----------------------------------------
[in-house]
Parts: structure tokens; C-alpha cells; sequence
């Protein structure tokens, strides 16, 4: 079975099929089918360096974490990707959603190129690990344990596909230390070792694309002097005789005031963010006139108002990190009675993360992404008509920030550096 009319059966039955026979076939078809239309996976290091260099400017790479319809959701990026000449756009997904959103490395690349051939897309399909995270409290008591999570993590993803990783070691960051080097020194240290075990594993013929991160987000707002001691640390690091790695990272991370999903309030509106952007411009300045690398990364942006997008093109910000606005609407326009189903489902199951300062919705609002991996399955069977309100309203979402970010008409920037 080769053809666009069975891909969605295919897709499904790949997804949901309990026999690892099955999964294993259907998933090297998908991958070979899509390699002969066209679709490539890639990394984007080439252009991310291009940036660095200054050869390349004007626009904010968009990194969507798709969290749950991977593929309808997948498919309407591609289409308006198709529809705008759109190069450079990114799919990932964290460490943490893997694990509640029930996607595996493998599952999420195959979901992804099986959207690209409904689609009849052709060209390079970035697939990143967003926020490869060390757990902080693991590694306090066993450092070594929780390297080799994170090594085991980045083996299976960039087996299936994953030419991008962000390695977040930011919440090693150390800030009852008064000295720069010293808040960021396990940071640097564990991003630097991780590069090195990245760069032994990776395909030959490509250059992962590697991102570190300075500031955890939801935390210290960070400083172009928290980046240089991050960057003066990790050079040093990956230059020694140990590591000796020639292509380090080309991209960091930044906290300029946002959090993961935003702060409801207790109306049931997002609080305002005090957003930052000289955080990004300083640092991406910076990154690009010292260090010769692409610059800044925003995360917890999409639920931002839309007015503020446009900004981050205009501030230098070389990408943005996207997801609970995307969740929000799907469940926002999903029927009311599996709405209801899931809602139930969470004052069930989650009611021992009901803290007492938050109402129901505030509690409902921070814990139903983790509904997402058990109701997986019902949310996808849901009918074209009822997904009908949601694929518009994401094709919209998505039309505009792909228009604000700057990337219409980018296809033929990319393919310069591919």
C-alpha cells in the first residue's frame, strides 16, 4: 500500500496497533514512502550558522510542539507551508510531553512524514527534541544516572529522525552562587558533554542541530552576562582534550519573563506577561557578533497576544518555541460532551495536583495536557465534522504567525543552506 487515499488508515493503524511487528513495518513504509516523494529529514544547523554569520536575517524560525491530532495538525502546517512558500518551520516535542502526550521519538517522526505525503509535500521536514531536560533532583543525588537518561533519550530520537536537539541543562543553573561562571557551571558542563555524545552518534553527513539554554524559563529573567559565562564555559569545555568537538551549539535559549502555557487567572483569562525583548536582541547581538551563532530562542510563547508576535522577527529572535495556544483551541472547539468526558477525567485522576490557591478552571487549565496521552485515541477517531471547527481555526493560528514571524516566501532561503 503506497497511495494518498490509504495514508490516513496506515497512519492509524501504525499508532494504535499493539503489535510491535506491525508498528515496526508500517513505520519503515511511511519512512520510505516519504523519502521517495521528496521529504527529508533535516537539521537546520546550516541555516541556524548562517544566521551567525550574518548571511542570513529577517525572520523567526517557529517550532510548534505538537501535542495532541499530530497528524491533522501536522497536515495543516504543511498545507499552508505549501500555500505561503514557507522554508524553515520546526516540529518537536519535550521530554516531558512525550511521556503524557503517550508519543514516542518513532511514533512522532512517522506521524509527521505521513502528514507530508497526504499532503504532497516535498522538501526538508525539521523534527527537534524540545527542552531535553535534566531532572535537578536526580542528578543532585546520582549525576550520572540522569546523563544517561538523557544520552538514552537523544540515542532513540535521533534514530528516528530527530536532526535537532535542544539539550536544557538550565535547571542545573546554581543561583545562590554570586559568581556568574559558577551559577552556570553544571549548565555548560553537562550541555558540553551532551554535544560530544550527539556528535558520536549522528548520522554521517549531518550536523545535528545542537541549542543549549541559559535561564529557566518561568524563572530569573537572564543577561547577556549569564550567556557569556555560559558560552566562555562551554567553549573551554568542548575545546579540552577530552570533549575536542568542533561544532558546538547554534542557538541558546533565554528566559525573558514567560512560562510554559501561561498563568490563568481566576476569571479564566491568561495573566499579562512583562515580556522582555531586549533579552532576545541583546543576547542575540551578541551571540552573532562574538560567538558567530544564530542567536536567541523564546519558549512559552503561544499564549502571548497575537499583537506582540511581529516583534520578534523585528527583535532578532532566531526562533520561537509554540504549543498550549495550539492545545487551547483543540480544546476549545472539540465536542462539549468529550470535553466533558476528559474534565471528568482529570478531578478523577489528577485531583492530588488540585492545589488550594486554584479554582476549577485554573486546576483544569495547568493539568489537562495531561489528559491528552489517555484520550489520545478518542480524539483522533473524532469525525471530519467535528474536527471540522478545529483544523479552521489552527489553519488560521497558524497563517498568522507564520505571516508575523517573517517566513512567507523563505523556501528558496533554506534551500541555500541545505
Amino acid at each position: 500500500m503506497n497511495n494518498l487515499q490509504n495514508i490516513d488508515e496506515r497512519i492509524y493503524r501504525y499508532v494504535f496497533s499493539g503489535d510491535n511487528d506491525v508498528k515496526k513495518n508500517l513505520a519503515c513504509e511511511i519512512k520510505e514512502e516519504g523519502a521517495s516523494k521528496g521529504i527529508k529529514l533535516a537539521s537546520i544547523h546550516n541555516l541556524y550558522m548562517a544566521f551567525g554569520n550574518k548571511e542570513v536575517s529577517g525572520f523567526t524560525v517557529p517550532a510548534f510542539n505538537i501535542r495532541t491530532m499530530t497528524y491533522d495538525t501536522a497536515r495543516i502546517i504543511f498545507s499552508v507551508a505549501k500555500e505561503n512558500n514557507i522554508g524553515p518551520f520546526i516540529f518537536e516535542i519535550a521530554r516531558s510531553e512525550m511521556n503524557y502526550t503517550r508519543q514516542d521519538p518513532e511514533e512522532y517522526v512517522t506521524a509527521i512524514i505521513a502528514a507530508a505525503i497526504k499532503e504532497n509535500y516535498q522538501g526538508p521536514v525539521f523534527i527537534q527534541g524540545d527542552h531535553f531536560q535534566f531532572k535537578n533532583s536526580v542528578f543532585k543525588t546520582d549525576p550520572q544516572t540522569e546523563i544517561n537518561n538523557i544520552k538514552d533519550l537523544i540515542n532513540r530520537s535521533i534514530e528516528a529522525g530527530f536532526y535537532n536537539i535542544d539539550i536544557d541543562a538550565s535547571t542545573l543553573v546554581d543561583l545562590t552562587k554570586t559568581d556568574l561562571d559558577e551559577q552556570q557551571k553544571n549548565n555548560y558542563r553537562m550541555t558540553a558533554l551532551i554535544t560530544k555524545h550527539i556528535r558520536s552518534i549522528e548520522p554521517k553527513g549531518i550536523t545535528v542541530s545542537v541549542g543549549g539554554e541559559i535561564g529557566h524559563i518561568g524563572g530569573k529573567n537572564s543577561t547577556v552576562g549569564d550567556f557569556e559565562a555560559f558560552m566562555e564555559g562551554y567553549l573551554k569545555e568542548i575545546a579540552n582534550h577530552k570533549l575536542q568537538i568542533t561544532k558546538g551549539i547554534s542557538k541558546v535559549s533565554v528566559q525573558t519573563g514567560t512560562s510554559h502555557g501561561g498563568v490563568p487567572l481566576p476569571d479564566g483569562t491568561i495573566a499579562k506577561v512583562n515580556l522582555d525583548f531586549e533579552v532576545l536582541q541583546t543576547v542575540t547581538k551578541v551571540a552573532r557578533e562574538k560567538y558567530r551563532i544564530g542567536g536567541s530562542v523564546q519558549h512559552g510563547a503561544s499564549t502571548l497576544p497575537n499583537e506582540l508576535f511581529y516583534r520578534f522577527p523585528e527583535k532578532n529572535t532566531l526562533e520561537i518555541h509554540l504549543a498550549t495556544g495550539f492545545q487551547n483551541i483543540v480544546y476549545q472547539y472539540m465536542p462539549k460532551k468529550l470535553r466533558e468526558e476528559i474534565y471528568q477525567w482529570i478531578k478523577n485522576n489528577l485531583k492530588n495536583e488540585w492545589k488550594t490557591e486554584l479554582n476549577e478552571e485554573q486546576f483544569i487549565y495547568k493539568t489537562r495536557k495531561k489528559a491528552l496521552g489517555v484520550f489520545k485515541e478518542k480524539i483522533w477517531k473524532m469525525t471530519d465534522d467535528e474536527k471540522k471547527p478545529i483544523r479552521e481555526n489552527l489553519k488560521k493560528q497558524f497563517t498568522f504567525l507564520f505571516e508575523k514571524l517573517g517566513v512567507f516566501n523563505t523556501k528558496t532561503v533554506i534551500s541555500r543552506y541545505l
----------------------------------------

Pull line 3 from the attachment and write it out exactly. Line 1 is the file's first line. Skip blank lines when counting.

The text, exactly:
């Protein structure tokens, strides 16, 4: 079975099929089918360096974490990707959603190129690990344990596909230390070792694309002097005789005031963010006139108002990190009675993360992404008509920030550096 009319059966039955026979076939078809239309996976290091260099400017790479319809959701990026000449756009997904959103490395690349051939897309399909995270409290008591999570993590993803990783070691960051080097020194240290075990594993013929991160987000707002001691640390690091790695990272991370999903309030509106952007411009300045690398990364942006997008093109910000606005609407326009189903489902199951300062919705609002991996399955069977309100309203979402970010008409920037 080769053809666009069975891909969605295919897709499904790949997804949901309990026999690892099955999964294993259907998933090297998908991958070979899509390699002969066209679709490539890639990394984007080439252009991310291009940036660095200054050869390349004007626009904010968009990194969507798709969290749950991977593929309808997948498919309407591609289409308006198709529809705008759109190069450079990114799919990932964290460490943490893997694990509640029930996607595996493998599952999420195959979901992804099986959207690209409904689609009849052709060209390079970035697939990143967003926020490869060390757990902080693991590694306090066993450092070594929780390297080799994170090594085991980045083996299976960039087996299936994953030419991008962000390695977040930011919440090693150390800030009852008064000295720069010293808040960021396990940071640097564990991003630097991780590069090195990245760069032994990776395909030959490509250059992962590697991102570190300075500031955890939801935390210290960070400083172009928290980046240089991050960057003066990790050079040093990956230059020694140990590591000796020639292509380090080309991209960091930044906290300029946002959090993961935003702060409801207790109306049931997002609080305002005090957003930052000289955080990004300083640092991406910076990154690009010292260090010769692409610059800044925003995360917890999409639920931002839309007015503020446009900004981050205009501030230098070389990408943005996207997801609970995307969740929000799907469940926002999903029927009311599996709405209801899931809602139930969470004052069930989650009611021992009901803290007492938050109402129901505030509690409902921070814990139903983790509904997402058990109701997986019902949310996808849901009918074209009822997904009908949601694929518009994401094709919209998505039309505009792909228009604000700057990337219409980018296809033929990319393919310069591919």